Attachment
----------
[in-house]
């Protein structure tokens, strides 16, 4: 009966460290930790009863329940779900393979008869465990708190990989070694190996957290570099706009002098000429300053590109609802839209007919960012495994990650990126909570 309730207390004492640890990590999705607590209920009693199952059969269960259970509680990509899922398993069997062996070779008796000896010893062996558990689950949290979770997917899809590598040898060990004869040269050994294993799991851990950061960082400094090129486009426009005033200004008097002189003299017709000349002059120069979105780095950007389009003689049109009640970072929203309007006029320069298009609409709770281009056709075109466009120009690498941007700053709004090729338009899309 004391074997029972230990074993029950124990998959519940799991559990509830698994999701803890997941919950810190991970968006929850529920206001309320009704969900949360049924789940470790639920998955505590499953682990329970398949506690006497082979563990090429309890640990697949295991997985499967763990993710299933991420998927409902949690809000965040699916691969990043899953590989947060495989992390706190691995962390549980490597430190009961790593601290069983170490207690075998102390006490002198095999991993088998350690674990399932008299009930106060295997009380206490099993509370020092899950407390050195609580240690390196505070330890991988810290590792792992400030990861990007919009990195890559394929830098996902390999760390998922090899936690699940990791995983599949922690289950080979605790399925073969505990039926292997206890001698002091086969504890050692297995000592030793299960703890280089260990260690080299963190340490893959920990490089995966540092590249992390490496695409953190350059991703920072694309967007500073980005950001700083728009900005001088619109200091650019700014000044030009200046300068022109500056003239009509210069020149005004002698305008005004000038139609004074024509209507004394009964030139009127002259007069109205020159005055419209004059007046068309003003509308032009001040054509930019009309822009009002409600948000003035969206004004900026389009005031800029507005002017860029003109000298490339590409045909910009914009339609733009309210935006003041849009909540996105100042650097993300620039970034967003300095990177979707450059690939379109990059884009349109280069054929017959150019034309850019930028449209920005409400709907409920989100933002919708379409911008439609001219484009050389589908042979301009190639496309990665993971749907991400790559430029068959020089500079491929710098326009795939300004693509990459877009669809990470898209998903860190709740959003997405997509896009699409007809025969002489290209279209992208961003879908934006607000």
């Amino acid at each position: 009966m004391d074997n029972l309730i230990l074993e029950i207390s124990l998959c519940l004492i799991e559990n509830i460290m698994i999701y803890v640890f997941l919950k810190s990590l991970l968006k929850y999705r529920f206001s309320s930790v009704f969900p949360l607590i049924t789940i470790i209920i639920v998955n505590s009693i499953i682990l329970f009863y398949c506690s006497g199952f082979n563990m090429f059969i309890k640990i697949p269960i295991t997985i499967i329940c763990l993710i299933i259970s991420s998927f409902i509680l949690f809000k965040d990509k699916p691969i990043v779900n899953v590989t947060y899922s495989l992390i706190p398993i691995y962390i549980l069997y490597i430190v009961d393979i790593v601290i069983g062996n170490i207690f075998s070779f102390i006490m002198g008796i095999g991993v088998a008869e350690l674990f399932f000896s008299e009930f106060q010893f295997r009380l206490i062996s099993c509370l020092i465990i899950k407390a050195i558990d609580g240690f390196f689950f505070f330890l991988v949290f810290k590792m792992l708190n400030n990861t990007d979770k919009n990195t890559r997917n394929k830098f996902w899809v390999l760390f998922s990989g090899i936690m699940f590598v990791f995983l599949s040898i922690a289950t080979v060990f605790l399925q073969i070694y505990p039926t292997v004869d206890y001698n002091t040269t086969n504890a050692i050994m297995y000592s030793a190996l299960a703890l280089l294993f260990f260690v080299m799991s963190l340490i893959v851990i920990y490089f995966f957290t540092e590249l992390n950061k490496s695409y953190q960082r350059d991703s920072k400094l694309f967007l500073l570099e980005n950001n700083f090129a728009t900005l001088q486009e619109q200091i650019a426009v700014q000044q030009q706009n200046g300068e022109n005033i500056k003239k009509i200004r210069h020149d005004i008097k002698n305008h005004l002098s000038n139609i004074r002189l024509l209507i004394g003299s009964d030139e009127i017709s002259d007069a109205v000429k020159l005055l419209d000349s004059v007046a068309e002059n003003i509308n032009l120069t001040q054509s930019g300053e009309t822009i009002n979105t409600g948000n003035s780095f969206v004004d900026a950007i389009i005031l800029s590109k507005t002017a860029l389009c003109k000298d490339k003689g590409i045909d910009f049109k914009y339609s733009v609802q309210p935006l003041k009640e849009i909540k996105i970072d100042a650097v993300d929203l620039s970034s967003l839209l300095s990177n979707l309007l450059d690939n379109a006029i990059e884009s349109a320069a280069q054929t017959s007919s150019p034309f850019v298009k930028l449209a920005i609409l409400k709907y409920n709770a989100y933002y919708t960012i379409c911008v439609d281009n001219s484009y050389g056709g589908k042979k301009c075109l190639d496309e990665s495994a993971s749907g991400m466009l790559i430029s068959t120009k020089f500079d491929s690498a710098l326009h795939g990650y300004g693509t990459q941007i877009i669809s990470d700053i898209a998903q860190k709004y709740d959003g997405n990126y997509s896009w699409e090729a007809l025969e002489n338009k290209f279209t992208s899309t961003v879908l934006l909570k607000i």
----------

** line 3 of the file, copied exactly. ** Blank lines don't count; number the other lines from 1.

């Amino acid at each position: 009966m004391d074997n029972l309730i230990l074993e029950i207390s124990l998959c519940l004492i799991e559990n509830i460290m698994i999701y803890v640890f997941l919950k810190s990590l991970l968006k929850y999705r529920f206001s309320s930790v009704f969900p949360l607590i049924t789940i470790i209920i639920v998955n505590s009693i499953i682990l329970f009863y398949c506690s006497g199952f082979n563990m090429f059969i309890k640990i697949p269960i295991t997985i499967i329940c763990l993710i299933i259970s991420s998927f409902i509680l949690f809000k965040d990509k699916p691969i990043v779900n899953v590989t947060y899922s495989l992390i706190p398993i691995y962390i549980l069997y490597i430190v009961d393979i790593v601290i069983g062996n170490i207690f075998s070779f102390i006490m002198g008796i095999g991993v088998a008869e350690l674990f399932f000896s008299e009930f106060q010893f295997r009380l206490i062996s099993c509370l020092i465990i899950k407390a050195i558990d609580g240690f390196f689950f505070f330890l991988v949290f810290k590792m792992l708190n400030n990861t990007d979770k919009n990195t890559r997917n394929k830098f996902w899809v390999l760390f998922s990989g090899i936690m699940f590598v990791f995983l599949s040898i922690a289950t080979v060990f605790l399925q073969i070694y505990p039926t292997v004869d206890y001698n002091t040269t086969n504890a050692i050994m297995y000592s030793a190996l299960a703890l280089l294993f260990f260690v080299m799991s963190l340490i893959v851990i920990y490089f995966f957290t540092e590249l992390n950061k490496s695409y953190q960082r350059d991703s920072k400094l694309f967007l500073l570099e980005n950001n700083f090129a728009t900005l001088q486009e619109q200091i650019a426009v700014q000044q030009q706009n200046g300068e022109n005033i500056k003239k009509i200004r210069h020149d005004i008097k002698n305008h005004l002098s000038n139609i004074r002189l024509l209507i004394g003299s009964d030139e009127i017709s002259d007069a109205v000429k020159l005055l419209d000349s004059v007046a068309e002059n003003i509308n032009l120069t001040q054509s930019g300053e009309t822009i009002n979105t409600g948000n003035s780095f969206v004004d900026a950007i389009i005031l800029s590109k507005t002017a860029l389009c003109k000298d490339k003689g590409i045909d910009f049109k914009y339609s733009v609802q309210p935006l003041k009640e849009i909540k996105i970072d100042a650097v993300d929203l620039s970034s967003l839209l300095s990177n979707l309007l450059d690939n379109a006029i990059e884009s349109a320069a280069q054929t017959s007919s150019p034309f850019v298009k930028l449209a920005i609409l409400k709907y409920n709770a989100y933002y919708t960012i379409c911008v439609d281009n001219s484009y050389g056709g589908k042979k301009c075109l190639d496309e990665s495994a993971s749907g991400m466009l790559i430029s068959t120009k020089f500079d491929s690498a710098l326009h795939g990650y300004g693509t990459q941007i877009i669809s990470d700053i898209a998903q860190k709004y709740d959003g997405n990126y997509s896009w699409e090729a007809l025969e002489n338009k290209f279209t992208s899309t961003v879908l934006l909570k607000i």